This is not a typical fight scene.
Usually, the camera would be up close and personal, highlighting the violence, the immediacy and danger. The camera would follow people as they got flung around, cutting frequently for stunts. It would be fast.
This is not fast.
This is also a common shot composition for Castiel.
Cas frequently gets very empty shots, where the camera will be pulled much further back than expected and his height will be half or less of the frame. There’s plenty of other things in the frame with the scenery elements, but this is video. The subject, the moving parts, are very isolated.
Emptiness makes an image feel lonely, can make it feel slow or contemplative, increases emotional distance, and highlights otherness.
In this case, the immediacy of the fight is drained. The events become something to be hidden, especially with how the scenery somewhat obscures what’s going on.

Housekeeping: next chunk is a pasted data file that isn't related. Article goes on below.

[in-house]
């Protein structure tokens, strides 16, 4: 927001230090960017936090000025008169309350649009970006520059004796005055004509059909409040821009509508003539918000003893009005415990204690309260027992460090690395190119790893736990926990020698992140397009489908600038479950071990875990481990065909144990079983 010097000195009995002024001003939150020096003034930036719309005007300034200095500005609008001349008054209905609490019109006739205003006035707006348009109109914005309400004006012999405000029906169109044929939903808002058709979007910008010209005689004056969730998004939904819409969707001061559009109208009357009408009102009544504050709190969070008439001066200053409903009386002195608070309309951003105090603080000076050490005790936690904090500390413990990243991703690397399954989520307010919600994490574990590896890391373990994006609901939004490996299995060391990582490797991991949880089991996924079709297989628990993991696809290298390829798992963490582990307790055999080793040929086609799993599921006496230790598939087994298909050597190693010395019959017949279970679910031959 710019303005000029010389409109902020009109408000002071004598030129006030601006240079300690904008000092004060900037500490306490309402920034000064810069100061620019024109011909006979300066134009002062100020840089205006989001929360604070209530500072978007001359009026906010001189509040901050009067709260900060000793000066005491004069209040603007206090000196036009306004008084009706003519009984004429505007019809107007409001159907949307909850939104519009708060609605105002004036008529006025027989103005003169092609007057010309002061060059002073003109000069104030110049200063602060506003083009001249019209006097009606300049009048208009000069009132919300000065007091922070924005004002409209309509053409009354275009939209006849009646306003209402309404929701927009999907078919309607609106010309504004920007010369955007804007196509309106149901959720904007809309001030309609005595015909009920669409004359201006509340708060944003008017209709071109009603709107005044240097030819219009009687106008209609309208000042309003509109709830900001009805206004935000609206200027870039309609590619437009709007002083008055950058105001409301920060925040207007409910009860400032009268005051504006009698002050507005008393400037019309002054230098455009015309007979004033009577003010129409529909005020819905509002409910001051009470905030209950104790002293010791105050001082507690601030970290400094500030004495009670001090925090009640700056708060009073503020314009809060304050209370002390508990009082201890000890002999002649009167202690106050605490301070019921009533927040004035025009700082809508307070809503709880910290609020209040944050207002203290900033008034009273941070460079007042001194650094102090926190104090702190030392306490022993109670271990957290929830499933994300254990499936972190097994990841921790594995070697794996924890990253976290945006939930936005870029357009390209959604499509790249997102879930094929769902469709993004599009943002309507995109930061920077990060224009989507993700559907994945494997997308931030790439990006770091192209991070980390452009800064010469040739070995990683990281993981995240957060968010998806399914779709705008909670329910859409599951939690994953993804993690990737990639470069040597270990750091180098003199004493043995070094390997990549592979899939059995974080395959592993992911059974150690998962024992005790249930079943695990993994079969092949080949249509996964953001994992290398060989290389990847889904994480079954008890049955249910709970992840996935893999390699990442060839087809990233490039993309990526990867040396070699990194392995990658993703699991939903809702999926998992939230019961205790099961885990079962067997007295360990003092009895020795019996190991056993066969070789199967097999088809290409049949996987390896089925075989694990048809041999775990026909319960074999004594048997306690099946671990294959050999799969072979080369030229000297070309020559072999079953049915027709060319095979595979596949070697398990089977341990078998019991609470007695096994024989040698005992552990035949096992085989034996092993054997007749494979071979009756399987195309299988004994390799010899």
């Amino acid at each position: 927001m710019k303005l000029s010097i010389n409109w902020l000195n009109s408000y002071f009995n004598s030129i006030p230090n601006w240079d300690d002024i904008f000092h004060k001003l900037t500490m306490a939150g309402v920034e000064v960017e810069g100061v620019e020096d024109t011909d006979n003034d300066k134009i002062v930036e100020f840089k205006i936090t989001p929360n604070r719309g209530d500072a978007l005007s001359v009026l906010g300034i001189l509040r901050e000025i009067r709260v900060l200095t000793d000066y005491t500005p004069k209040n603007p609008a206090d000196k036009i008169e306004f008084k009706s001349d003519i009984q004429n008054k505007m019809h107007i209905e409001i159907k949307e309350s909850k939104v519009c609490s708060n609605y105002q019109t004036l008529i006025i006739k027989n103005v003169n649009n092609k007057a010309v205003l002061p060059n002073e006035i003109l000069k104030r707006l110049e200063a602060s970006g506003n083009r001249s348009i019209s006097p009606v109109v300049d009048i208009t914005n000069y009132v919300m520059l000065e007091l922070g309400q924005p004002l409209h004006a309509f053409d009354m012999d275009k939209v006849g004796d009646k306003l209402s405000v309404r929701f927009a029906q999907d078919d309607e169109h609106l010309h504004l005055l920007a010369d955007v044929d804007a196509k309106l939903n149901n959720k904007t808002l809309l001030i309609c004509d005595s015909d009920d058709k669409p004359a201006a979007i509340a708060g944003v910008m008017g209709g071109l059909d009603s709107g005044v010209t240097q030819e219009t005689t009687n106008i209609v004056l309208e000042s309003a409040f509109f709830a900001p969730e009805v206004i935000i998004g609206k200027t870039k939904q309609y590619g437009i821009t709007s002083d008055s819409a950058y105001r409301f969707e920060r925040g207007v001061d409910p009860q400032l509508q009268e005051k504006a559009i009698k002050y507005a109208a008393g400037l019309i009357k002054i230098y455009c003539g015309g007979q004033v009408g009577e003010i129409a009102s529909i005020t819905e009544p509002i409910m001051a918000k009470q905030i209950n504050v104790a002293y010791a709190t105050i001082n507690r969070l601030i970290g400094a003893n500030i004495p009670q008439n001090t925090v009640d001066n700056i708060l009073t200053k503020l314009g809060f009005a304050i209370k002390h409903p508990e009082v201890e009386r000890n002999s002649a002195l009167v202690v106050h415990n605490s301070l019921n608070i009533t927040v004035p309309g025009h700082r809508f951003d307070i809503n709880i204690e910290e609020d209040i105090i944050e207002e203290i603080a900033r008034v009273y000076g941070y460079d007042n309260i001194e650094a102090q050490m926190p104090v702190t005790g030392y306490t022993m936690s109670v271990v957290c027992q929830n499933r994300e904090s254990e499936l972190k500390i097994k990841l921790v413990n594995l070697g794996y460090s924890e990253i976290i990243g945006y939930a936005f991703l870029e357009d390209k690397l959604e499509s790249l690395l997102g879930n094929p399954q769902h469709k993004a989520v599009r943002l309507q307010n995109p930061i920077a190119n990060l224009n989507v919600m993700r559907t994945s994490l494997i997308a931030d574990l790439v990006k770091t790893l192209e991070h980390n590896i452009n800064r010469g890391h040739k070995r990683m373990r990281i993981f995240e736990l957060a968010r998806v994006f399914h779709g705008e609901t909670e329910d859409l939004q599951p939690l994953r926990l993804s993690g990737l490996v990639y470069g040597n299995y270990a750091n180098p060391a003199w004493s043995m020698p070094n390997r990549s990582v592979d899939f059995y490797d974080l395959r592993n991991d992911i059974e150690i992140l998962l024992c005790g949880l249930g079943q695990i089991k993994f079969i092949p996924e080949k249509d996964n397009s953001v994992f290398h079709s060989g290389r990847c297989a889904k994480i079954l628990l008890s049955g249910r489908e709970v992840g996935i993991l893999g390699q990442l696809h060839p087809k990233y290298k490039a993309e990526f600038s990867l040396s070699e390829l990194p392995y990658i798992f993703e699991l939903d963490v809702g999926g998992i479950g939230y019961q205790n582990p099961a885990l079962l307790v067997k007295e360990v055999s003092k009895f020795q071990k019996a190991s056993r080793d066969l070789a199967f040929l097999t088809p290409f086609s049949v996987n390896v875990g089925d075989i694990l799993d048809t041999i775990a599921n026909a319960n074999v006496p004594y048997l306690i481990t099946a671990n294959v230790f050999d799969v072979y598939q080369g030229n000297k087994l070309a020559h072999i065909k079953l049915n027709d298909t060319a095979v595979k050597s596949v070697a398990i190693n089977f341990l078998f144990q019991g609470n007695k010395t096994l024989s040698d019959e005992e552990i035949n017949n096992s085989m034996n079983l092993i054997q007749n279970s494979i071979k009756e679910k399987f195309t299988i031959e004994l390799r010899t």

Take a look at the second image; with a close view, removing the sword and looking around would be scouting for more enemies. Because the camera is pulled so far out, it takes on a tone of making sure nobody saw what happened.
Cas gets this type of shot far more often than any other character because of the otherness, but in this particular case the meaning is doubled; he is both inhuman, and very different from how he used to be.
Another good example of when this type of shot is used is in 4x16, On The Head of a Pin. Any time something causes Cas to question his orders and the rightness of the cause, the camera pulls away. He is thinking, and the events are causing him to question what he knew, to be cast adrift and feel lost, to feel disconnected from his purpose. It happens most noticeably three times:
1. Outside of the room where Dean is currently torturing Alastair
2. Under the streetlamp talking to Anna
3. Inspecting where the devil’s trap went wrong and released Alastair